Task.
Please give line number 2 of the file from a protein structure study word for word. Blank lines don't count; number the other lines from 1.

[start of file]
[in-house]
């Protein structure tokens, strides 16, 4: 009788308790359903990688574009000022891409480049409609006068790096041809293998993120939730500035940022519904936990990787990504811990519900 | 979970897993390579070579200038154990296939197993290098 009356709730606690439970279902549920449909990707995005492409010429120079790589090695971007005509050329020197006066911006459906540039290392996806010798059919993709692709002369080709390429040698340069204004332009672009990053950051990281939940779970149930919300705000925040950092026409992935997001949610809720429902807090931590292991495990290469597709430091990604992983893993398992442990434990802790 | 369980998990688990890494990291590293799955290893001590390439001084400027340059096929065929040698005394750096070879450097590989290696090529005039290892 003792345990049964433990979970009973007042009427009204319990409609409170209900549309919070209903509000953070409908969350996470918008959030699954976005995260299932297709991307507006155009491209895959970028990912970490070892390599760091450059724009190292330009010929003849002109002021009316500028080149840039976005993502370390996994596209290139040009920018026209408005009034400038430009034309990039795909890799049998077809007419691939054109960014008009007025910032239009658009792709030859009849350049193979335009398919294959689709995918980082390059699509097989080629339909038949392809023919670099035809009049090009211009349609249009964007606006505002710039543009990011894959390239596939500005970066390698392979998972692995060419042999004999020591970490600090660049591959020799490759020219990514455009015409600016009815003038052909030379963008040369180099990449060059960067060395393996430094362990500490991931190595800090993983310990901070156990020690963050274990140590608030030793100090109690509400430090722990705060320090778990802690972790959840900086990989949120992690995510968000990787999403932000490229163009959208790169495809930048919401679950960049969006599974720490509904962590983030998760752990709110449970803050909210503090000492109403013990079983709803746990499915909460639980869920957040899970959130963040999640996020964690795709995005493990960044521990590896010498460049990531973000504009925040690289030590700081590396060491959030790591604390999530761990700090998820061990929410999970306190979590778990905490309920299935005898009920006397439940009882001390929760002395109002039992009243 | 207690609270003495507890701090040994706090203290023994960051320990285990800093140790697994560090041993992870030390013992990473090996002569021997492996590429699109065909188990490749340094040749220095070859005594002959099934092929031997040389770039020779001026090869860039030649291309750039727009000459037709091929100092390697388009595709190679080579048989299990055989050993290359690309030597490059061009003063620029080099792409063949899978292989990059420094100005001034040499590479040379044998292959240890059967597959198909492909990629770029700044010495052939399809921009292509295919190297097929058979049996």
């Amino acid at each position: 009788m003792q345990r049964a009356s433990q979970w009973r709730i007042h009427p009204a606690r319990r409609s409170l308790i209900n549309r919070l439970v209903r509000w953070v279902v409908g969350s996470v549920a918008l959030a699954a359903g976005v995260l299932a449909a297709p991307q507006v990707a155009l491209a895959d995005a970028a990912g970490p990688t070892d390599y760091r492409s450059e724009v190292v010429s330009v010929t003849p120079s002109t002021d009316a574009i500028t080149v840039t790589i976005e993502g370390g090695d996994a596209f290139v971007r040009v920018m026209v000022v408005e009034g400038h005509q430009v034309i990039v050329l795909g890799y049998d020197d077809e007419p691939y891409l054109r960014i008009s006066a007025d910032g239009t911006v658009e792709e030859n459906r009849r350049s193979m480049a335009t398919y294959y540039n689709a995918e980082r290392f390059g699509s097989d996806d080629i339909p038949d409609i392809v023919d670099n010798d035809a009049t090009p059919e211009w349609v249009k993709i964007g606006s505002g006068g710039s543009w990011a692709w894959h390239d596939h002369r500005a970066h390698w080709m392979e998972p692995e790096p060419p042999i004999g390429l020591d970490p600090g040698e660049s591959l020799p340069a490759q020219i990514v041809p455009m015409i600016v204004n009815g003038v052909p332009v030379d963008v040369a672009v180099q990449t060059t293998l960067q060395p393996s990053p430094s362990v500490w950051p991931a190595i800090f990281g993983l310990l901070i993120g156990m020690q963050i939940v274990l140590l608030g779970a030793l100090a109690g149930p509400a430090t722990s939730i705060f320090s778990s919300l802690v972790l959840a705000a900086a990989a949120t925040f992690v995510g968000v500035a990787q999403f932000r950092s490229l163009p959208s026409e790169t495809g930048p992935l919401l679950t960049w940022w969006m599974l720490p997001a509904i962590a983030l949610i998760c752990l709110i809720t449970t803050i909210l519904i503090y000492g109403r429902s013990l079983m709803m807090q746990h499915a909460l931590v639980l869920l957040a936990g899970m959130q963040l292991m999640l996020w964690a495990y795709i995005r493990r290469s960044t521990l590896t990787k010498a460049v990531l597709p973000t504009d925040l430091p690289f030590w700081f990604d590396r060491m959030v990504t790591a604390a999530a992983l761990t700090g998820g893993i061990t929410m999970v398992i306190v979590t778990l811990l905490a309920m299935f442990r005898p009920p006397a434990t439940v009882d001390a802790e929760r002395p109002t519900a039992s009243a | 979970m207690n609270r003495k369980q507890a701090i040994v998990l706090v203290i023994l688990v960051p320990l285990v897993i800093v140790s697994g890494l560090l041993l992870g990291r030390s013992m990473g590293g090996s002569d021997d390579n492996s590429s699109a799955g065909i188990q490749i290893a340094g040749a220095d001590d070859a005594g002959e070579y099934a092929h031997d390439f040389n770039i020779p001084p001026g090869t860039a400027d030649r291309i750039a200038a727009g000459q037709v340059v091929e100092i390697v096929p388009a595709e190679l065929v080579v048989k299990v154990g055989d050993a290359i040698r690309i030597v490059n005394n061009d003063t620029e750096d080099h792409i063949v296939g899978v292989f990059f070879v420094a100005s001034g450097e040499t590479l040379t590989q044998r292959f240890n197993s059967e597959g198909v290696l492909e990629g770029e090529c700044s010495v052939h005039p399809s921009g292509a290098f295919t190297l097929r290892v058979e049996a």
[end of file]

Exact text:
């Protein structure tokens, strides 16, 4: 009788308790359903990688574009000022891409480049409609006068790096041809293998993120939730500035940022519904936990990787990504811990519900 | 979970897993390579070579200038154990296939197993290098 009356709730606690439970279902549920449909990707995005492409010429120079790589090695971007005509050329020197006066911006459906540039290392996806010798059919993709692709002369080709390429040698340069204004332009672009990053950051990281939940779970149930919300705000925040950092026409992935997001949610809720429902807090931590292991495990290469597709430091990604992983893993398992442990434990802790 | 369980998990688990890494990291590293799955290893001590390439001084400027340059096929065929040698005394750096070879450097590989290696090529005039290892 003792345990049964433990979970009973007042009427009204319990409609409170209900549309919070209903509000953070409908969350996470918008959030699954976005995260299932297709991307507006155009491209895959970028990912970490070892390599760091450059724009190292330009010929003849002109002021009316500028080149840039976005993502370390996994596209290139040009920018026209408005009034400038430009034309990039795909890799049998077809007419691939054109960014008009007025910032239009658009792709030859009849350049193979335009398919294959689709995918980082390059699509097989080629339909038949392809023919670099035809009049090009211009349609249009964007606006505002710039543009990011894959390239596939500005970066390698392979998972692995060419042999004999020591970490600090660049591959020799490759020219990514455009015409600016009815003038052909030379963008040369180099990449060059960067060395393996430094362990500490991931190595800090993983310990901070156990020690963050274990140590608030030793100090109690509400430090722990705060320090778990802690972790959840900086990989949120992690995510968000990787999403932000490229163009959208790169495809930048919401679950960049969006599974720490509904962590983030998760752990709110449970803050909210503090000492109403013990079983709803746990499915909460639980869920957040899970959130963040999640996020964690795709995005493990960044521990590896010498460049990531973000504009925040690289030590700081590396060491959030790591604390999530761990700090998820061990929410999970306190979590778990905490309920299935005898009920006397439940009882001390929760002395109002039992009243 | 207690609270003495507890701090040994706090203290023994960051320990285990800093140790697994560090041993992870030390013992990473090996002569021997492996590429699109065909188990490749340094040749220095070859005594002959099934092929031997040389770039020779001026090869860039030649291309750039727009000459037709091929100092390697388009595709190679080579048989299990055989050993290359690309030597490059061009003063620029080099792409063949899978292989990059420094100005001034040499590479040379044998292959240890059967597959198909492909990629770029700044010495052939399809921009292509295919190297097929058979049996």